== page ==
Enough talk: Fly away, “birds and bees”

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Enough talk: Fly away, “birds and bees”

By Alex Wise / Staff Writer

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In our adolescent years, the specter of “the talk” loomed large. 

Everybody knows “the talk.” You know, the one where Mom and Dad sit you down because “soon, your body will be going through changes, and that’s OK!” and finally reveal that an ugly, white bird didn’t magically drop you in a straw basket on the doorstep. The one where you’re forced to sit in pure anguish as your parents throw around words such as “penis” and “vagina” as casually as if the topic of conversation was baseball. The one nobody wanted but everybody saw coming.

But for how many of us did it actually come?

I, for one, never got the horrific, sit-down, birds-and-the-bees lesson. My parents abbreviated their version of the sex talk to the much shorter, “Why did you use our rewards card when you bought condoms at the grocery store, you stupid idiot?” talk. Looking back to that moment, I see my parents as having had three options: A, thank me for the extra half-cent off gas my purchase had probably earned them that month; B, have “the talk”; or C, pretend like it had never happened. 

Seeing as options A and B would have created an even more awkward situation, we collectively and silently went with C: Sweep it under the rug and not talk about it. I thought I was unique in this regard. After all, everybody gets “the talk” at some point, right?

Apparently not.

This week, I asked a number of college students whether or not they’d endured some version of this ghastly experience at some point, and most said they managed to avoid it. Those who did have some sort of exchange about sex with their parents said that it was limited to something terse: “You’re a teenager, which means you’re having sex, so you’re going to the doctor and getting birth control,” or, “If you have a baby, I’ll kick your ass.”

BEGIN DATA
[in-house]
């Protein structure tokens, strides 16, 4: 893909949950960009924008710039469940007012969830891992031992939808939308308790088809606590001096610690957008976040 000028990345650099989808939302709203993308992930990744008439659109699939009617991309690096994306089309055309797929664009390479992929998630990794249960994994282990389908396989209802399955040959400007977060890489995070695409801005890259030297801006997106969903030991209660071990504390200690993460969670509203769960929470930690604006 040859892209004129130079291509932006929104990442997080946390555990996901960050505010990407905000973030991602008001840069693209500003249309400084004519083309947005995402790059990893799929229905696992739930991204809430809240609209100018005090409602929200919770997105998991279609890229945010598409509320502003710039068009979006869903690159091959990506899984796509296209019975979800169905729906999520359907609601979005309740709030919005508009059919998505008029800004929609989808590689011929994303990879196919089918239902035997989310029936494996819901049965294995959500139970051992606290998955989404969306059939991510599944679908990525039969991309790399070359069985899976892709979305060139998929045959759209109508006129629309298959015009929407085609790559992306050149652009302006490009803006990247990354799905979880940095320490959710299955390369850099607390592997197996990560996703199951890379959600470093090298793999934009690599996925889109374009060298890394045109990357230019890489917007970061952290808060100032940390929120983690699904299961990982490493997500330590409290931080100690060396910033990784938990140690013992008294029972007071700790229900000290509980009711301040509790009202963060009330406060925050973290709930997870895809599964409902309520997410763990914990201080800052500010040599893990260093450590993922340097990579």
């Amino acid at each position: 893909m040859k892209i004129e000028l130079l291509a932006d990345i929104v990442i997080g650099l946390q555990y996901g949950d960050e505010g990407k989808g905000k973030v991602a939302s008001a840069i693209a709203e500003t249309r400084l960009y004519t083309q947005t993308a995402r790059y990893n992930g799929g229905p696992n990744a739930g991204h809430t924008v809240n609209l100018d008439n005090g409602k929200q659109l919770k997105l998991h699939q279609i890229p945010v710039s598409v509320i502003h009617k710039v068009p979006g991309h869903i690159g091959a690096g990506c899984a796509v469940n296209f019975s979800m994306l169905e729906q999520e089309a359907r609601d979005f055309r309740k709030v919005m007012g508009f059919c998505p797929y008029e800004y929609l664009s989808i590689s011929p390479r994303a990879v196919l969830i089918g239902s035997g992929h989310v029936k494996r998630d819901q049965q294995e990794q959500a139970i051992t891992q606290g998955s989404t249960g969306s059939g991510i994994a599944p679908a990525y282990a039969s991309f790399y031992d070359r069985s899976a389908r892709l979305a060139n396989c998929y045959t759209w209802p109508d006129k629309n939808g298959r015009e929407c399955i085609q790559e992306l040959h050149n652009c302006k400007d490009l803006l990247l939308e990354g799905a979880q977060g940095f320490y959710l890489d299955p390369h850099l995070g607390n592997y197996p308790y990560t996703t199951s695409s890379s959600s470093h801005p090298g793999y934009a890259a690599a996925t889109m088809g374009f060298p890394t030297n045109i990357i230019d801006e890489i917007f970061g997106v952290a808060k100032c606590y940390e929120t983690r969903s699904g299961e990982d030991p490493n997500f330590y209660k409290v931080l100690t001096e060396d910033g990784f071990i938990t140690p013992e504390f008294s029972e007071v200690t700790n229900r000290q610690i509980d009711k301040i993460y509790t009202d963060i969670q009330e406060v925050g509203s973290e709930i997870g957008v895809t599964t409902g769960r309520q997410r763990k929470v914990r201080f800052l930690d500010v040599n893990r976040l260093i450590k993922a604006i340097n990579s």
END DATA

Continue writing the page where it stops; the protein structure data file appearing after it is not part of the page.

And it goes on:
But, in every situation, it appears that parents are skipping the scientific segment of the conversation, opting instead to assume that we already know we weren’t delivered via Stork Air and taking what my Catholic school teachers would’ve called “the public school route”: guiding young adults toward safe sex in a hands-off manner — letting the kids try to figure it out for themselves.

Who or what is responsible for this change? We know “the talk” is — or was — a thing. Otherwise we wouldn’t have been so afraid of it taking place. So why didn’t our generation endure the awkwardness that begins with, “You see, son, when a man and a woman love each other very much … ”?

Like everything else in the world, we could explain these questions with the Internet. We could blame television and video games for being unnecessarily sexualized or we could fault the pop music industry for creating stars based less on talent and more on sex appeal. But, in my mind, these are cop-outs. We all know who’s responsible for killing the lineage of awkward sex talks between parents and their kids.

It was your best friend.

If we didn’t gain our knowledge of sex from parents, it had to come from peers. Everybody had a friend with older siblings who repeated everything his or her older siblings said. When that friend repeated something an older sibling said without knowing what it meant and you asked, they replied, “I’m not telling you.” This friend is probably the same one who informed you that Santa Claus isn’t real, that your parents ate the cookies you left out for him and that the reindeer bells Santa hung on the tree could be purchased at Walmart for a quarter each.

I had one of these friends. I’ll leave him unnamed, but he fits the bill entirely. He had an older brother. He acted exactly like his older brother. He repeated everything his older brother said. He’s the reason I knew what it meant to get to “third base” when I still thought girls had cooties and the reason I’d heard the word “boner” 1,000 times before I was old enough to get one.

Looking back, he’s a hero.

I’m glad I figured it out this way. I love my parents dearly, but I think I might love them a little less if I’d heard them use the word “intercourse.” 

To the rest of you, to what appears to be the vast majority, call your best friend from elementary school. Thank them. Ask them to thank their siblings. Because of their efforts, we, ourselves, are free from the responsibility to teach children where babies actually come from.

And that is a freedom that money can’t buy.


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